"Front Page of the New York Daily News Announcing the Death of Leon Trotsky, 22nd August 1940". Text and image source: Allposters

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The New York Times, August 22, 1940. This article continues from the front page and is mostly an account of his life. Source: Timothy Hughes Rare and Early Newspapers

Reports (not always the main headline) can also be found in, for example, Cleveland News in the US, Le Matin in France and The Ottawa Journal in Canada. The US weekly The Nation published an excerpt on Sept. 7 from an upcoming biography by Louis Fischer detailing the rivalry between Stalin and Trotsky. In it, Fischer wrote that Trotsky was

brilliant, fiery, magnetic, and a great Intellect. But he was a Glbraltar without a hinterland, a dreadnought sailing the seas without escort.

In Australia, The Sydney Morning Herald printed the story of Trotsky's assassination in its 22nd August edition. More interestingly, it cited A.P.P. in New York (21st Aug.) in a small paragraph under the main article, mentioning the Mexican painter Diego Rivera linking the (then) attempted assassination to Stalin and Hitler. Rivera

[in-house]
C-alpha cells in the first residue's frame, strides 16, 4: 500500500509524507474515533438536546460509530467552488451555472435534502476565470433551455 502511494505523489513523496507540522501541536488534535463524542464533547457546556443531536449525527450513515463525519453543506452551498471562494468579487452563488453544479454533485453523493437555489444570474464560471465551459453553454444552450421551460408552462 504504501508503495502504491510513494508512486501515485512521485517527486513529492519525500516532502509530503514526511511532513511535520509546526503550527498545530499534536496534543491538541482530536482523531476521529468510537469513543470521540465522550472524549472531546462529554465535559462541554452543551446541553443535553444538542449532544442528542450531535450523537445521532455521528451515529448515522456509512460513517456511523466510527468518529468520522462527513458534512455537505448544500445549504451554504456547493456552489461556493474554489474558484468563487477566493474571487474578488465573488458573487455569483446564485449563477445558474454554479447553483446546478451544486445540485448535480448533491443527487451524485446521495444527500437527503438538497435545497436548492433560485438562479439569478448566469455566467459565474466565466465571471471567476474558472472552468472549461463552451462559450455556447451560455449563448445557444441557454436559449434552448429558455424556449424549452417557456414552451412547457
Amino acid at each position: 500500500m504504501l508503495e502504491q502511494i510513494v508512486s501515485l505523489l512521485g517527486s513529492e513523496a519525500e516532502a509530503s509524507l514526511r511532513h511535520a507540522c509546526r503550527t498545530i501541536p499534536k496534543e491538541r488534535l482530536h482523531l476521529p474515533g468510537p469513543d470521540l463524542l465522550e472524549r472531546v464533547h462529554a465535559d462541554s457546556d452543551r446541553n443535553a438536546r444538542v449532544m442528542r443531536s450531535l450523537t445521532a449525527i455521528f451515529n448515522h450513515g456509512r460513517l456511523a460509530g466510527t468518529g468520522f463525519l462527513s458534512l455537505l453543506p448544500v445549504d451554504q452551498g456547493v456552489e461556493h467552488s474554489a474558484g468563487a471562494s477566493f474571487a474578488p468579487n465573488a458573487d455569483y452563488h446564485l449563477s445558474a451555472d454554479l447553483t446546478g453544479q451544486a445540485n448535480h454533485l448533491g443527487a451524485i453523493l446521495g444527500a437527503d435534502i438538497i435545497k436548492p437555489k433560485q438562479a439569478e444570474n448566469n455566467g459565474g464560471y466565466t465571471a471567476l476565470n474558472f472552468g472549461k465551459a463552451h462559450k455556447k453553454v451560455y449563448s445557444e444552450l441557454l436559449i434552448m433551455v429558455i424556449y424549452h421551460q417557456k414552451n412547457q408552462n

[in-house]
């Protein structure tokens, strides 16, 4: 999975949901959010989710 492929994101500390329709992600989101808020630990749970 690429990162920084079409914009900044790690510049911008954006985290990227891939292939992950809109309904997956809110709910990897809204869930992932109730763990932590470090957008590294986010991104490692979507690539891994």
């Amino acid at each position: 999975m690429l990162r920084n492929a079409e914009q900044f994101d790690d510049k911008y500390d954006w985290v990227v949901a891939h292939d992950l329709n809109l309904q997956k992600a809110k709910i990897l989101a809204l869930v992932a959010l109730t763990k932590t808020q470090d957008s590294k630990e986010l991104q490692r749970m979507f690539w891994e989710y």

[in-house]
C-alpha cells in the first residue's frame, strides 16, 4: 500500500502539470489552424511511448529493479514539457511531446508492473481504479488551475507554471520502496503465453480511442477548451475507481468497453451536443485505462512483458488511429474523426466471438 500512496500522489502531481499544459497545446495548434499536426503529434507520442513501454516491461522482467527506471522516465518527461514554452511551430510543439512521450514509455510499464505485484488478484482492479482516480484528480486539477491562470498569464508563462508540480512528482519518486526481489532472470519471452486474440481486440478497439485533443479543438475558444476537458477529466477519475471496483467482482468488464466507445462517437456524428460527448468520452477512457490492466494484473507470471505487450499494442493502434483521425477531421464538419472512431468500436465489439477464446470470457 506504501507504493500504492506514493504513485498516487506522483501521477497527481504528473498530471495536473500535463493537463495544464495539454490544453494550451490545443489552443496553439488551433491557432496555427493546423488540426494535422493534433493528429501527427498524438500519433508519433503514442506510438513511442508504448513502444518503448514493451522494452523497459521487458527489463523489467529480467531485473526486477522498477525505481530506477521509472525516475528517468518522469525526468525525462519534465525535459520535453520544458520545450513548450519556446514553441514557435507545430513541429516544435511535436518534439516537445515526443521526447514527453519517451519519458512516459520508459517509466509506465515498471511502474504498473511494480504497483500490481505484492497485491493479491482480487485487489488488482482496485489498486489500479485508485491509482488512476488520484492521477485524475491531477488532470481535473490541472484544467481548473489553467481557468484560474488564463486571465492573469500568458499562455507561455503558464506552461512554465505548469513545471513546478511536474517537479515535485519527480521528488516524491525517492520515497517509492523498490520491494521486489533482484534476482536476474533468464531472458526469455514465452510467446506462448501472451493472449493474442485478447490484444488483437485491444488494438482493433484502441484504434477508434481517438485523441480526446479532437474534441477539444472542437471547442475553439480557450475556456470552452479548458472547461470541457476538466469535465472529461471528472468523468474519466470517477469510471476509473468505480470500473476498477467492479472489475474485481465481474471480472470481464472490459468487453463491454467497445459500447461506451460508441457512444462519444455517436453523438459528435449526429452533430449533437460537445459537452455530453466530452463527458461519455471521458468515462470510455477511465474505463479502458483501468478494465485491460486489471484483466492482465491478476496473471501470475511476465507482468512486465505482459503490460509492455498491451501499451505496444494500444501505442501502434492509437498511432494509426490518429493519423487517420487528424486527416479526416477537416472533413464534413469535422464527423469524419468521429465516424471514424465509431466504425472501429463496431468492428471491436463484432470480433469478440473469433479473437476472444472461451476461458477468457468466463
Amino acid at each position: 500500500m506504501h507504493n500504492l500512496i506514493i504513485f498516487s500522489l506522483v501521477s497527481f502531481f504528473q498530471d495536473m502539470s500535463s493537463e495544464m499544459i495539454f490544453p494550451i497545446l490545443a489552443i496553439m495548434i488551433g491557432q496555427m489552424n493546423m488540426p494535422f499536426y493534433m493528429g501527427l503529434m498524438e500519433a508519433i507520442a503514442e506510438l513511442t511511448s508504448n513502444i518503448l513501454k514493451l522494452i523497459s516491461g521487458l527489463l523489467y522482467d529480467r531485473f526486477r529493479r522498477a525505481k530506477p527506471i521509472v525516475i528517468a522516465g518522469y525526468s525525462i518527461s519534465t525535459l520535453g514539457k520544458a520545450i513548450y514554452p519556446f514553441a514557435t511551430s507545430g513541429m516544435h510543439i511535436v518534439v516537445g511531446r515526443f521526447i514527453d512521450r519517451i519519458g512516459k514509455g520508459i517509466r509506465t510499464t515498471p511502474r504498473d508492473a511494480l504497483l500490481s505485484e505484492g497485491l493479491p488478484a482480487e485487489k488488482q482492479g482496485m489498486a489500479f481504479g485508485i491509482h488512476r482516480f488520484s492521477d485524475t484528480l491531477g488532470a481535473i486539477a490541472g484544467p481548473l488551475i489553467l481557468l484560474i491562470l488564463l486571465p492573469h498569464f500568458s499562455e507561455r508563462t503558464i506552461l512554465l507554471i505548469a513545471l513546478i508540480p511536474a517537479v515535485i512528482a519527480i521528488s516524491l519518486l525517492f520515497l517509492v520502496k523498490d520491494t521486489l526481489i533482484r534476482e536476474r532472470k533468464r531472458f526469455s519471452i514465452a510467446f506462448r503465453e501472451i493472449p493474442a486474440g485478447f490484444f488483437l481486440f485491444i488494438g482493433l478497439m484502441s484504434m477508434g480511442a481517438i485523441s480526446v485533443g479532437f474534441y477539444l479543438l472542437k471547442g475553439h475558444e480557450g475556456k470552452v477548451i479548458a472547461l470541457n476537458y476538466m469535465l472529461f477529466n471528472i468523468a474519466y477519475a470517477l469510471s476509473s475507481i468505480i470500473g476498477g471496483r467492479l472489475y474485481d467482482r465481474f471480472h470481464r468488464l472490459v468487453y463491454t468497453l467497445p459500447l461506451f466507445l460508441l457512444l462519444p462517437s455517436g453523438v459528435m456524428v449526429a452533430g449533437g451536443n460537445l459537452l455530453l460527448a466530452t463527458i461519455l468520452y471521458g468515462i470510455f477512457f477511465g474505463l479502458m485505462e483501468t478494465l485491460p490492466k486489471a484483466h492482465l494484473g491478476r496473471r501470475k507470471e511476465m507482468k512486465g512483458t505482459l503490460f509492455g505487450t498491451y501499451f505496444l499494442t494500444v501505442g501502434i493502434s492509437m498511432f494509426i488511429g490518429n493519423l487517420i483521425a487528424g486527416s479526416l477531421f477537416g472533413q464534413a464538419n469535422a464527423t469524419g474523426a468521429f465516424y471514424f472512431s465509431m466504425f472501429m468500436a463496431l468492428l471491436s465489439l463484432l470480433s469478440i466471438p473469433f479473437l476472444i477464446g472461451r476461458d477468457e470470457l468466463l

...alleged the hand of Stalin, directed through Hitler, was responsible for the attempted assassination of Trotsky.

Trotsky had lived with Rivera, and the painter had helped get permission from the Mexican government for the Soviet exile to settle there. Rivera himself had been strongly advised to leave the Soviet Union in 1928 after criticizing Stalin.

In the UK, The Guardian (or Manchester Guardian as it then was - thanks to Zeus for pointing this out) reported the facts of the murder in its 22nd of August paper (although the name of the assassin was still an alias, Franck Johnson). In another newspaper,

The London Times editorial on 23 August summarized a less positive mood at the time: ‘The murder of Leon Trotsky at Mexico City will relieve the Kremlin of not a few anxieties and will draw few tears from the majority of mankind.’

Source: Robert Service

Churchill, who had become Prime Minister in May 1940, is unlikley to have mourned Trotsky as he

...hated Trotsky even more than Stalin did...

Source: David North, 'In Defense of Leon Trotsky' (2010)

This is evident from a 1938 meeting with the Soviet ambassador:

“I hate Trotsky!” Winston Churchill told the Soviet Ambassador in 1938. “It’s a very good thing that Stalin has got even with him.”

and Churchill also mentioned his dislike of Trotsky in parliament in 1944.

In the Soviet Union, the official paper Pravda was (unsurprisingly) unstinting in its criticism of Trotsky